Saturday, May 31, 2008

Saturday routine


It's my third Saturday doing the following:

Waking up late, eyes puffy with sleep, feeling thankful I now have glasses to tone down the puffy.

Walking with a slow and easy gait in my new comfortable sneakers four blocks to the Saturday morning Hudson Farmer's Market.

What I bring home each Saturday:
1) A dozen local eggs (brown, green, ecru).
2) A bunch of kale from the guy with the baseball hat and the radishes (even though I always have some left at home, it's so beautiful I can't resist; plus, I'm just happy all these farmers are here selling their goods).
3) My favorite and the most expensive transaction: a bouquet of wildflowers from the flower lady and her sweet teenage son.

Today I upped the ante and bought a $12 bouquet (versus the regular $10). I'm horrible with names of flowers...but here it is...

Gorgeous, huh?
For three weeks I have had flowers all over my apartment. It's been suprisingly therapeutic.

I've spent too many weekends wishing there was someone in my life to buy me flowers; three weeks ago, I saw them at the market and thought: well, if no one is going to buy them for me then...

I spent some time this morning shaking old petals off of last week's into a glass bowl, salvaging the few blooms still alive and floating them in another bowl for my night stand, and then letting the vases soak to ready them for this week's arrangement.

The irony? I got a call from a florist in Hudson saying they had a delivery for me, but no address. It won't arrive until after 2pm is what the lady at the Crazy Daisy said. I'm guessing it's from my friend who was supposed to take me on a date last night (a first date) and called to see if, for reasons I won't go into, could we make it 9pm instead. To which I replied, not so warmly, "let's just do it another time" (as any girl in her right mind would?). He said he was sorry, but I couldn't bring myself to say "that's okay." But if the flowers are from him, I may give it a try.

With me, my right mind, and my available single self, I sauntered off with my girlfriends to see Sex and the City instead, and had a blast. The movie, in another twist of irony, was chock full of flowers and "I'm sorry"s. Weird.

That's today's report....

Friday, May 30, 2008

The Blogging of Now


Tomorrow will be an official 30 days since I've written anything here. I had a bit of an existential blog crisis: What am I doing here? What's my purpose? What do I write next? What do I want out of this? Where am I headed? What is there to look forward to? Etc.

But I've been reading The Power of Now again and Eckhart tells me that this kind of crisis is what happens when you realize in a deep way that fulfillment isn't "on the way," isn't somewhere else, is in simply Being in the power of Now.

So I've decided, just for today to Blog in the Now.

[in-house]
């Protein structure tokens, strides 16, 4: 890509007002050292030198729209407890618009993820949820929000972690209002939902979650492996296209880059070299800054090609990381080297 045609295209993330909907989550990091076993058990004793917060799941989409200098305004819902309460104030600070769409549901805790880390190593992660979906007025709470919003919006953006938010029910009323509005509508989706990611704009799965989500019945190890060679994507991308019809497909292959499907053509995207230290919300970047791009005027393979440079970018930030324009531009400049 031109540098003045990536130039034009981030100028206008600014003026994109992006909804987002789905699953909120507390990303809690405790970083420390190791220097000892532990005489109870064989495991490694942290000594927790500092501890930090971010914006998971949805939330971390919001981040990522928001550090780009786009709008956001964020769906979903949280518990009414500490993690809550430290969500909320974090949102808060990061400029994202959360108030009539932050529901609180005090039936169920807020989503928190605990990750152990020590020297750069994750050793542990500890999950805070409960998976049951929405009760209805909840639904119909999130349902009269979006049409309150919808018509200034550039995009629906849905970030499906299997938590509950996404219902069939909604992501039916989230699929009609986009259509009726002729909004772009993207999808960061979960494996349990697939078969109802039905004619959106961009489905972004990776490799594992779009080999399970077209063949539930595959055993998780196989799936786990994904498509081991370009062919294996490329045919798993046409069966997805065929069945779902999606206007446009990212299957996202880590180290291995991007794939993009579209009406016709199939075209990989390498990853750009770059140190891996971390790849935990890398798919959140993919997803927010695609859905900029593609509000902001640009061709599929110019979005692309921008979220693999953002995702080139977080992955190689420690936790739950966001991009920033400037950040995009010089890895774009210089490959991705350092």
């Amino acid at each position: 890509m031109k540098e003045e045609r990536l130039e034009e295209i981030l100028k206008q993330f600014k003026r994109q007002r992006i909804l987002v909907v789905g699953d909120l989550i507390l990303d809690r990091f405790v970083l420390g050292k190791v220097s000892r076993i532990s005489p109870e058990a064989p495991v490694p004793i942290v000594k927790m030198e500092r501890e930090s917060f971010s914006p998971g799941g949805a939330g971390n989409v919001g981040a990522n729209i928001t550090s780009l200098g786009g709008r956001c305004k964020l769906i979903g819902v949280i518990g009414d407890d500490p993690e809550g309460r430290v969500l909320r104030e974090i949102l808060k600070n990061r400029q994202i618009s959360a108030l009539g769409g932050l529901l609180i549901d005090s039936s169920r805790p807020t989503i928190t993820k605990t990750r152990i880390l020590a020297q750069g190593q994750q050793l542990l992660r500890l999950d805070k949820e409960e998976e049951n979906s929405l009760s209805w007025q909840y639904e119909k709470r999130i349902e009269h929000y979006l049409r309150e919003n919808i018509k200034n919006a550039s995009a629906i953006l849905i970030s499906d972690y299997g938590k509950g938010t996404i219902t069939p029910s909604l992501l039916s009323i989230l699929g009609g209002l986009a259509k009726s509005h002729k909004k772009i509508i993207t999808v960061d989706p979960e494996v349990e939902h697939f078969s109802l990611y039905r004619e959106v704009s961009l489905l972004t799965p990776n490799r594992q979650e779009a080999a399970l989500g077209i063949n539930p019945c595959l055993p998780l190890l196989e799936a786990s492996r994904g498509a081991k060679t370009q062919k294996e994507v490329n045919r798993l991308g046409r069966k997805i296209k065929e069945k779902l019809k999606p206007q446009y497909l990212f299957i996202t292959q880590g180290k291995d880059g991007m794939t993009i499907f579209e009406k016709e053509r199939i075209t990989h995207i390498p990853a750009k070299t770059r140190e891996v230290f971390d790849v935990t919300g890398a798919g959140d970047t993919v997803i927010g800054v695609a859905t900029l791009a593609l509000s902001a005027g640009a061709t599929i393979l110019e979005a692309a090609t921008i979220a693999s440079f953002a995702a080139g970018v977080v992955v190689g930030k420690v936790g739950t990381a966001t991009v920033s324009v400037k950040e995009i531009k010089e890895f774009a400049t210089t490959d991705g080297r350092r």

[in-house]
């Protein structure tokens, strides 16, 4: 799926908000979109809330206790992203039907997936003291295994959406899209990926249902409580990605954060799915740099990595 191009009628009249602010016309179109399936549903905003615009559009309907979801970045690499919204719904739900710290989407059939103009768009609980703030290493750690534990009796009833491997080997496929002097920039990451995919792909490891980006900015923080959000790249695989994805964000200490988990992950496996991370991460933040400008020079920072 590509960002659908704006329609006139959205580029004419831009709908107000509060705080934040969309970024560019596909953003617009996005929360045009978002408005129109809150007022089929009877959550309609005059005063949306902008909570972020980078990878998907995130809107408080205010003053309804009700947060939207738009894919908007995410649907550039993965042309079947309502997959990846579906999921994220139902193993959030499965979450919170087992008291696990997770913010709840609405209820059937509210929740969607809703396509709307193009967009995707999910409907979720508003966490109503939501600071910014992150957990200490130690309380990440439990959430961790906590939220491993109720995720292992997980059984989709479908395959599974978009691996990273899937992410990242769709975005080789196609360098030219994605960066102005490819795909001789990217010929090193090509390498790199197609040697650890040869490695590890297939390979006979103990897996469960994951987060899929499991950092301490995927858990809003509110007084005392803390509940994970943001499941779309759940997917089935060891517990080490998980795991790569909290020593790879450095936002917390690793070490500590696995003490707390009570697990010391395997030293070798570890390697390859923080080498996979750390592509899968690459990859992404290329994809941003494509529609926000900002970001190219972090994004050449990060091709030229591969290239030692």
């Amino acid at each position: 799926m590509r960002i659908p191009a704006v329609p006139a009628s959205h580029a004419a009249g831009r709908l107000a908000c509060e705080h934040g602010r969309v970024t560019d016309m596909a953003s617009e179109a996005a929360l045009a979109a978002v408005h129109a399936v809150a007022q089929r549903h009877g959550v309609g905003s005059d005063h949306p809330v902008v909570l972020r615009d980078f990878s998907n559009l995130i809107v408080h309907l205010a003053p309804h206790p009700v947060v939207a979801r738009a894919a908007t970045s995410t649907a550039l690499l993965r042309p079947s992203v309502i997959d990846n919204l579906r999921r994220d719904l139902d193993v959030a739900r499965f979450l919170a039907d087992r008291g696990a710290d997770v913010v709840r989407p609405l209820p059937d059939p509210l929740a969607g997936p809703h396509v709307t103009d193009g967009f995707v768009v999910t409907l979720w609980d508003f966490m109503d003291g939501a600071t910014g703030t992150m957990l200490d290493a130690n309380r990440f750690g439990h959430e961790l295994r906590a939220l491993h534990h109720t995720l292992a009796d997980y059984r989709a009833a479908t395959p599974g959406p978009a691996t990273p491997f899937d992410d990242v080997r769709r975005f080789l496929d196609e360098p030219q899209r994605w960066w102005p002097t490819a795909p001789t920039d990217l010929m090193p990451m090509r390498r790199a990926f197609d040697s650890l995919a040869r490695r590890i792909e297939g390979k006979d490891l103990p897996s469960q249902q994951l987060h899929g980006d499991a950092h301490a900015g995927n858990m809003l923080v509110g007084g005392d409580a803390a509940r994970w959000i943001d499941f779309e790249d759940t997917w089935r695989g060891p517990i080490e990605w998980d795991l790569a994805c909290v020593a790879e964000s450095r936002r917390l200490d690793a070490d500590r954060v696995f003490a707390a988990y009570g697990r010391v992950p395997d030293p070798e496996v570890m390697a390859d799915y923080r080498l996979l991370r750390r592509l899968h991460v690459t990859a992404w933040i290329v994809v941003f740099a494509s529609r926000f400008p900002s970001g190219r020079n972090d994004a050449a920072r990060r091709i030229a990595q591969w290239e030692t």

Right now, I'm drinking my coffee--I bought the grounds at the French cafe in town. I was desperate. Everything else was closed. It was one of those air-tight bricks from Europe. When I opened it up, I knew I was in trouble... LIGHT BROWN grounds! No matter how strong I make this stuff, it still tastes like coffee-flavored water. But I continue to drink it, and continue every morning to say "bleck" after I take my first sip and reminisce about the old days of French Roast and coffee I could chew.

I'm sure I could tie this in with the power of now, but I'll refrain.

My (experimental?)nonfiction piece will be coming out in Post Road in July...upon which I'll be e-mailing everyone I know (even those folks I haven't e-mailed in a long, long time) to let them know, and to tell them to order the issue, or even subscribe, since literary magazines--the generous venues of the work of unknown writers like me--need money and subscribers so they can continue to publish us. Plus, Post Road rocks. So this isn't the end of this matter.

The sun on the horizon?: June 20, McCarren Park Pool, Brooklyn, NY. Me, J., K., and my pops for another Gogol Bordello extravaganza....

until another now,
L

Thursday, May 01, 2008

National Poetry Month: Leroi Jones/Amira Baraka


This is the last poem, tho technically not on the last day of April.

It was a good idea, this daily posting for a month, and while I didn't live up to the task I set before myself, I did post some pretty great poetry.

Here's a last, by Leroi Jones, a.k.a. Amiri Baraka:









Ballad of the Morning Streets

The magic of the day is the morning
I want to say the day is morning high
and sweet, good
morning.

The ballad of the morning streets, sweet
voices turns
of cool warm weather
high around the early windows grey to blue
and down again amongst the kids and
broken signs, is pure love magic, sweet day
come into me, let me live with you
and dig your blazing

Monday, April 28, 2008

National Poetry Month: J.D. McClatchy


From Feb. 25, 2008, New Yorker. I haven't read much of his other work, but I love this one (I'm not usually a big fan of what gets published in the New Yorker by way of poetry... sometimes, but not often)The poem won't maintain its original formatting here...at least not in a way that I can figure out...so just imagine a little more air in it, more indents, a little bit tree-like:

Chinese Poem
by J.D. McClatchy

Whatever change you were considering,
Do not plant another tree in the garden.
One tree means four seasons of sadness:
What is going,